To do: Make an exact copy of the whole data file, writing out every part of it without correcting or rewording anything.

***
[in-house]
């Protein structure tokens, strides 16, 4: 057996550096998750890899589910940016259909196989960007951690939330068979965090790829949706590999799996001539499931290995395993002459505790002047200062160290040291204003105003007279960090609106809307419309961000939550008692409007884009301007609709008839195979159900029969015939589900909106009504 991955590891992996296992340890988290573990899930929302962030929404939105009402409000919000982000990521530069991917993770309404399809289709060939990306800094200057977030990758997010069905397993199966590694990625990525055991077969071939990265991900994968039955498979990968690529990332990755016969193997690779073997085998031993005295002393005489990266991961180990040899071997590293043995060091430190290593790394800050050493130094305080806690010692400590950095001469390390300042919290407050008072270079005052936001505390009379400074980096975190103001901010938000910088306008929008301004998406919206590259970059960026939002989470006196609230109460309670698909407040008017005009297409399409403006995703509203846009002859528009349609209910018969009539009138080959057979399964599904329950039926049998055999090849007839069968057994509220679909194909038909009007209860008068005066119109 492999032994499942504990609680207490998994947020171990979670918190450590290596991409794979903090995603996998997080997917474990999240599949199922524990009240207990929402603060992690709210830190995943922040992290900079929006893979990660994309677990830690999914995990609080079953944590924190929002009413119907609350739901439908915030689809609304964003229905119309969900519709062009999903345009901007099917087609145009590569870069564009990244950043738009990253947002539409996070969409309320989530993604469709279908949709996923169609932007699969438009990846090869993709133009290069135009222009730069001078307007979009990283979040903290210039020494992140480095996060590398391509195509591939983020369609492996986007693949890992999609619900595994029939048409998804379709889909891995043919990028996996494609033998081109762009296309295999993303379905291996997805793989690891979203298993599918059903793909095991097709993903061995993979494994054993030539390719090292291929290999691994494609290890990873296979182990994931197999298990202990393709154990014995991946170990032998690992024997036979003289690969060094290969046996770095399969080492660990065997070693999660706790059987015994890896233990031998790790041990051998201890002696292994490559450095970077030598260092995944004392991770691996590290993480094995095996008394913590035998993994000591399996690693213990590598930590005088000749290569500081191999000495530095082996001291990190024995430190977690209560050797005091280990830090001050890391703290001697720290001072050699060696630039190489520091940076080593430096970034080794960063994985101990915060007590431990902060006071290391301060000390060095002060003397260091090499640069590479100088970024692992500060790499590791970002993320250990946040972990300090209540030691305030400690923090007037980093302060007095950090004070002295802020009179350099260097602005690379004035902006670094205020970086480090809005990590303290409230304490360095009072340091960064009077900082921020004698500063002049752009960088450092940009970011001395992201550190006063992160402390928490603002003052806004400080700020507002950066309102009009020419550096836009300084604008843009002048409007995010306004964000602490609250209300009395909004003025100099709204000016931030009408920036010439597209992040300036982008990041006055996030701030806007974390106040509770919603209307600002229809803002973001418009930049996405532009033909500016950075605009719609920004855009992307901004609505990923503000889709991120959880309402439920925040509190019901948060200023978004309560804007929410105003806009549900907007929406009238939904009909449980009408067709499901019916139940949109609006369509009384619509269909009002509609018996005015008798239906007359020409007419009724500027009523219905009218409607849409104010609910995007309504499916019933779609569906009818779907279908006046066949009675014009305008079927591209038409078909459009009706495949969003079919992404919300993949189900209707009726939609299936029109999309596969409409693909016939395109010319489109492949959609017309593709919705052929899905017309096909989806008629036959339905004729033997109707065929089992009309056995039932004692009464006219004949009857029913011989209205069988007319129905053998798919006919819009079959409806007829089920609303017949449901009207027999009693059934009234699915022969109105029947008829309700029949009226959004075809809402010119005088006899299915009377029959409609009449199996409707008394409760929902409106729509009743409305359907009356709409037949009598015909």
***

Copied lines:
[in-house]
């Protein structure tokens, strides 16, 4: 057996550096998750890899589910940016259909196989960007951690939330068979965090790829949706590999799996001539499931290995395993002459505790002047200062160290040291204003105003007279960090609106809307419309961000939550008692409007884009301007609709008839195979159900029969015939589900909106009504 991955590891992996296992340890988290573990899930929302962030929404939105009402409000919000982000990521530069991917993770309404399809289709060939990306800094200057977030990758997010069905397993199966590694990625990525055991077969071939990265991900994968039955498979990968690529990332990755016969193997690779073997085998031993005295002393005489990266991961180990040899071997590293043995060091430190290593790394800050050493130094305080806690010692400590950095001469390390300042919290407050008072270079005052936001505390009379400074980096975190103001901010938000910088306008929008301004998406919206590259970059960026939002989470006196609230109460309670698909407040008017005009297409399409403006995703509203846009002859528009349609209910018969009539009138080959057979399964599904329950039926049998055999090849007839069968057994509220679909194909038909009007209860008068005066119109 492999032994499942504990609680207490998994947020171990979670918190450590290596991409794979903090995603996998997080997917474990999240599949199922524990009240207990929402603060992690709210830190995943922040992290900079929006893979990660994309677990830690999914995990609080079953944590924190929002009413119907609350739901439908915030689809609304964003229905119309969900519709062009999903345009901007099917087609145009590569870069564009990244950043738009990253947002539409996070969409309320989530993604469709279908949709996923169609932007699969438009990846090869993709133009290069135009222009730069001078307007979009990283979040903290210039020494992140480095996060590398391509195509591939983020369609492996986007693949890992999609619900595994029939048409998804379709889909891995043919990028996996494609033998081109762009296309295999993303379905291996997805793989690891979203298993599918059903793909095991097709993903061995993979494994054993030539390719090292291929290999691994494609290890990873296979182990994931197999298990202990393709154990014995991946170990032998690992024997036979003289690969060094290969046996770095399969080492660990065997070693999660706790059987015994890896233990031998790790041990051998201890002696292994490559450095970077030598260092995944004392991770691996590290993480094995095996008394913590035998993994000591399996690693213990590598930590005088000749290569500081191999000495530095082996001291990190024995430190977690209560050797005091280990830090001050890391703290001697720290001072050699060696630039190489520091940076080593430096970034080794960063994985101990915060007590431990902060006071290391301060000390060095002060003397260091090499640069590479100088970024692992500060790499590791970002993320250990946040972990300090209540030691305030400690923090007037980093302060007095950090004070002295802020009179350099260097602005690379004035902006670094205020970086480090809005990590303290409230304490360095009072340091960064009077900082921020004698500063002049752009960088450092940009970011001395992201550190006063992160402390928490603002003052806004400080700020507002950066309102009009020419550096836009300084604008843009002048409007995010306004964000602490609250209300009395909004003025100099709204000016931030009408920036010439597209992040300036982008990041006055996030701030806007974390106040509770919603209307600002229809803002973001418009930049996405532009033909500016950075605009719609920004855009992307901004609505990923503000889709991120959880309402439920925040509190019901948060200023978004309560804007929410105003806009549900907007929406009238939904009909449980009408067709499901019916139940949109609006369509009384619509269909009002509609018996005015008798239906007359020409007419009724500027009523219905009218409607849409104010609910995007309504499916019933779609569906009818779907279908006046066949009675014009305008079927591209038409078909459009009706495949969003079919992404919300993949189900209707009726939609299936029109999309596969409409693909016939395109010319489109492949959609017309593709919705052929899905017309096909989806008629036959339905004729033997109707065929089992009309056995039932004692009464006219004949009857029913011989209205069988007319129905053998798919006919819009079959409806007829089920609303017949449901009207027999009693059934009234699915022969109105029947008829309700029949009226959004075809809402010119005088006899299915009377029959409609009449199996409707008394409760929902409106729509009743409305359907009356709409037949009598015909």